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Commissioner of Public Health v. Colandrea

Court of Appeals of Connecticut

August 1, 2017

COMMISSIONER OF PUBLIC HEALTH
v.
ANTHONY P. COLANDREA

          Argued Date: May 24, 2017

         Procedural History

         Petition for an order to enforce a subpoena duces tecum, brought to the Superior Court in the judicial district of Hartford and tried to the court, Robaina, J.; judgment granting the petition, from which the defendant appealed to this court. Affirmed.

          Matthew D. Paradisi, with whom, on the brief, was Michael J. Reilly, for the appellant (defendant).

          Susan Castonguay, assistant attorney general, with whom, on the brief, was George Jepsen, attorney general, for the appellee (plaintiff).

          DiPentima, C. J., and Alvord and Lavery, Js.

         SYLLABUS

         The defendant, a dentist licensed by the Department of Public Health, appealed to this court from the judgment of the trial court granting the petition filed by the plaintiff, the Commissioner of Public Health, to enforce a subpoena duces tecum seeking the production of certain patient records from the defendant. V Co., which had contracted with a health insurer to audit various health care providers, made numerous attempts to obtain patient records from the defendant, who refused to comply. Thereafter, V Co. filed a complaint that was referred to the department, which opened aninvestigation into allegations of fraudulent billing practices by the defendant. As part of its investigation, the department, pursuant to its statutory (§ 19a-14 [a] [10]) authority, issued a subpoena duces tecum directing the defendant to produce complete copies of all records for thirty-one patients, and, after the defendant failed to comply, the plaintiff sought to enforce the subpoena. At a hearing before the trial court, the defendant argued that the statute (§ 52-146o) prohibiting licensed health care providers from disclosing patient communications and information without the patient's consent precluded him from disclosing the subpoenaed records in the absence of such consent. The defendant also argued that the plaintiff failed to meet the requirements of § 52-146o (b) (3), which allows disclosure to the department of patient communications or information in connection with an investigation or a complaint, if such communications or information relate to the complaint or investigation. On appeal from the trial court's judgment, the defendant claimed that the plaintiff failed to make a sufficient factual showing that the subpoenaed records were related to the complaint or investigation.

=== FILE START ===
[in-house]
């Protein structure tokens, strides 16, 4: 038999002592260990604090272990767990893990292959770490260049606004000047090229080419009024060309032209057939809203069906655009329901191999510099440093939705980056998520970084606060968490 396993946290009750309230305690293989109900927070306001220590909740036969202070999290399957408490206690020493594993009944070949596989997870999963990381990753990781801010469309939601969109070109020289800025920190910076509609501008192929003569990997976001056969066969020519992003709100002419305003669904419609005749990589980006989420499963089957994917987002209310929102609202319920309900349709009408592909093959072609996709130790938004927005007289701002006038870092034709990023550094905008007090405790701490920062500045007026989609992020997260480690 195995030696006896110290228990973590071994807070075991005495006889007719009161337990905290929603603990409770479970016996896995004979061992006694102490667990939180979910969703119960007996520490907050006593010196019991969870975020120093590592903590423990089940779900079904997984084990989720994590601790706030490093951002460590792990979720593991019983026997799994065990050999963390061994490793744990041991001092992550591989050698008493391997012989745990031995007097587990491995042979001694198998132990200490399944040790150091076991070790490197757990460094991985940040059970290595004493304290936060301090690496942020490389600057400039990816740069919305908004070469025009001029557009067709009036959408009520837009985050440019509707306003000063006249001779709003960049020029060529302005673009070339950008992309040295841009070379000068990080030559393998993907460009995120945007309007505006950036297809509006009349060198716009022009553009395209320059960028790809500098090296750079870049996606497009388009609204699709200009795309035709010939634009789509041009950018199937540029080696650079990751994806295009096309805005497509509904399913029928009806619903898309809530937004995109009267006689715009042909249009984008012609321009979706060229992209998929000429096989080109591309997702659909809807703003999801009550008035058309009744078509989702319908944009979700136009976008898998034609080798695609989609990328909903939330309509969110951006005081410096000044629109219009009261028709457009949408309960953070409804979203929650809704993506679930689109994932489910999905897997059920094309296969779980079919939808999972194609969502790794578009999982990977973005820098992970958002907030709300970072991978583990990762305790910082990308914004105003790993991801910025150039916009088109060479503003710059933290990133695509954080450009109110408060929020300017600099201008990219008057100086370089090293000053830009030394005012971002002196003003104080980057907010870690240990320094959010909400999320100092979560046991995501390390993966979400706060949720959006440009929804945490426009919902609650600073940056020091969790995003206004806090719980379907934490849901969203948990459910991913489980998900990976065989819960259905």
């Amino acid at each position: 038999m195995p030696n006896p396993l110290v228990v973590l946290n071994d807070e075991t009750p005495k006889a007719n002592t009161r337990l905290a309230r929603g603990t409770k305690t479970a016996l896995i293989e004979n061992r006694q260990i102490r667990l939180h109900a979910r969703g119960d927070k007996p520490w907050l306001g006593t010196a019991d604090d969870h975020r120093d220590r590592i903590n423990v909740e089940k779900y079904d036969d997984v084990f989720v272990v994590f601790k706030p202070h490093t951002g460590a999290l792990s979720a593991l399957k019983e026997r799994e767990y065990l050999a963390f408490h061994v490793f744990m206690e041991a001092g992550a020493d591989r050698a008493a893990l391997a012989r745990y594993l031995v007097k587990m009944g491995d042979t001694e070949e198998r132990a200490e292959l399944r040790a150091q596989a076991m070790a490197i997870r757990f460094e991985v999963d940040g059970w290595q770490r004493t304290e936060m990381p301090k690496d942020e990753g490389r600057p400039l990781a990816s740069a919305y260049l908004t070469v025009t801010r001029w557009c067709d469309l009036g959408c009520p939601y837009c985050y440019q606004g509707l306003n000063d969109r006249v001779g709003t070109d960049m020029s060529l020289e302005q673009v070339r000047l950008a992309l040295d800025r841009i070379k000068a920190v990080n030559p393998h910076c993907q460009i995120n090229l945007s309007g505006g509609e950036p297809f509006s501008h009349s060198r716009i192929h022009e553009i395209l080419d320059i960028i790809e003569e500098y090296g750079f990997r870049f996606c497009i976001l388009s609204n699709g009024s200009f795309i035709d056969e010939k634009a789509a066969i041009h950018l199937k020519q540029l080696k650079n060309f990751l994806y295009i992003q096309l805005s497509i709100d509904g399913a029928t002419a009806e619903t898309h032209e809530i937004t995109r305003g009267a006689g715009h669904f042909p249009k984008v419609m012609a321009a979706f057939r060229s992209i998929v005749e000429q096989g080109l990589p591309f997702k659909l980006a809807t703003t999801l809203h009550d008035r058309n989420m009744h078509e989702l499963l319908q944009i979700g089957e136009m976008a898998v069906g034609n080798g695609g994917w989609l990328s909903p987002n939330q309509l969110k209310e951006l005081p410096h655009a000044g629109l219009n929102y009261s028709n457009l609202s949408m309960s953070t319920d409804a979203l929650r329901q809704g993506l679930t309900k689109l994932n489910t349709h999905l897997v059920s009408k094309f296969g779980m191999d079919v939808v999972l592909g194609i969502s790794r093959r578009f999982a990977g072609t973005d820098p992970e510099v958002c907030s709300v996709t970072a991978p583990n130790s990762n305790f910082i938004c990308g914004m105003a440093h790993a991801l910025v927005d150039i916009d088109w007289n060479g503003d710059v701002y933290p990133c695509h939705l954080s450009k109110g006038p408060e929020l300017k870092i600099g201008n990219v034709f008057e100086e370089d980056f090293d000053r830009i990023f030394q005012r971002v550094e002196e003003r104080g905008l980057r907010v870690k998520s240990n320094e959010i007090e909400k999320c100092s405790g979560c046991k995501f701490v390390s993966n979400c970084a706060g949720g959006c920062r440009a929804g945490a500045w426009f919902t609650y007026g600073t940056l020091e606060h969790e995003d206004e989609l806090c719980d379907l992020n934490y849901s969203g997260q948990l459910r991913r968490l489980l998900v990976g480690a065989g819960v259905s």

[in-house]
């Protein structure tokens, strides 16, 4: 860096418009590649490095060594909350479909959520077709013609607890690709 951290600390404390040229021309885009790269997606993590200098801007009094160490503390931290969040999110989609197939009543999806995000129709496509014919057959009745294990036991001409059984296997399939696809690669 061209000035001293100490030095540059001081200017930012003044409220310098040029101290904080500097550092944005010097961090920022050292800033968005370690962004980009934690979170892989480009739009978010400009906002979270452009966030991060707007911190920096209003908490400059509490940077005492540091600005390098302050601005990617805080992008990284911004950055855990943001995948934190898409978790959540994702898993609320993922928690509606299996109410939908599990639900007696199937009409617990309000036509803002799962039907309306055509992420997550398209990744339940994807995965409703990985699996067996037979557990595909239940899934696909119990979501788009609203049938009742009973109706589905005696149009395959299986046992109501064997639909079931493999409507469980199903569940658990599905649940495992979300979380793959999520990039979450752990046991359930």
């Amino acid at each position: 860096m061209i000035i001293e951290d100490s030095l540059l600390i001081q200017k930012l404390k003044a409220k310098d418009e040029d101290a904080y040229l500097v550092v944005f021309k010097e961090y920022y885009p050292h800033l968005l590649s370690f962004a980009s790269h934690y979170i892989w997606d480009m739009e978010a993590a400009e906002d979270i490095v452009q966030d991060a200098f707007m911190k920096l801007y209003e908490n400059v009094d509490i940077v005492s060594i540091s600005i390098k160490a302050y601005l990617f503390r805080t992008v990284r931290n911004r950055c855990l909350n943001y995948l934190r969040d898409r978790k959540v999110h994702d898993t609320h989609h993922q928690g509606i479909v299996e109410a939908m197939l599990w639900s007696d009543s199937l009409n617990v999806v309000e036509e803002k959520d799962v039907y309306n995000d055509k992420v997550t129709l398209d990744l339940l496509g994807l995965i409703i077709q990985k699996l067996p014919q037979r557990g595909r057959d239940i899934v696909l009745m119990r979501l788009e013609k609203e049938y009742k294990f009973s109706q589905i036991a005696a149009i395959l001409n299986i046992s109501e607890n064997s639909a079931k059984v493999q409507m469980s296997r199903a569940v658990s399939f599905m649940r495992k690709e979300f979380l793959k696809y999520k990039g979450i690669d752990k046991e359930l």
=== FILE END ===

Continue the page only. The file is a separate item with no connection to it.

Held that the trial court properly granted the petition to enforce the subpoena duces tecum, the plaintiff having proven that the subpoenaed records met the requirements of § 52-146o (b) (3); the facts of the present case established a clear connection between the complaint under investigation and the subpoenaed records, as there was testimony that the defendant was under investigation by the department for fraudulent billing practices, which was prompted by the complaint filed by V Co., the subpoena was issued in connection with that complaint and investigation pursuant to § 19a-14 (a) (10), the department subpoenaed only the defendant's patient records that related to that investigation, and the defendant's counsel declined the opportunity to challenge that evidence through cross-examination of a witness who testified at the hearing on behalf of the department.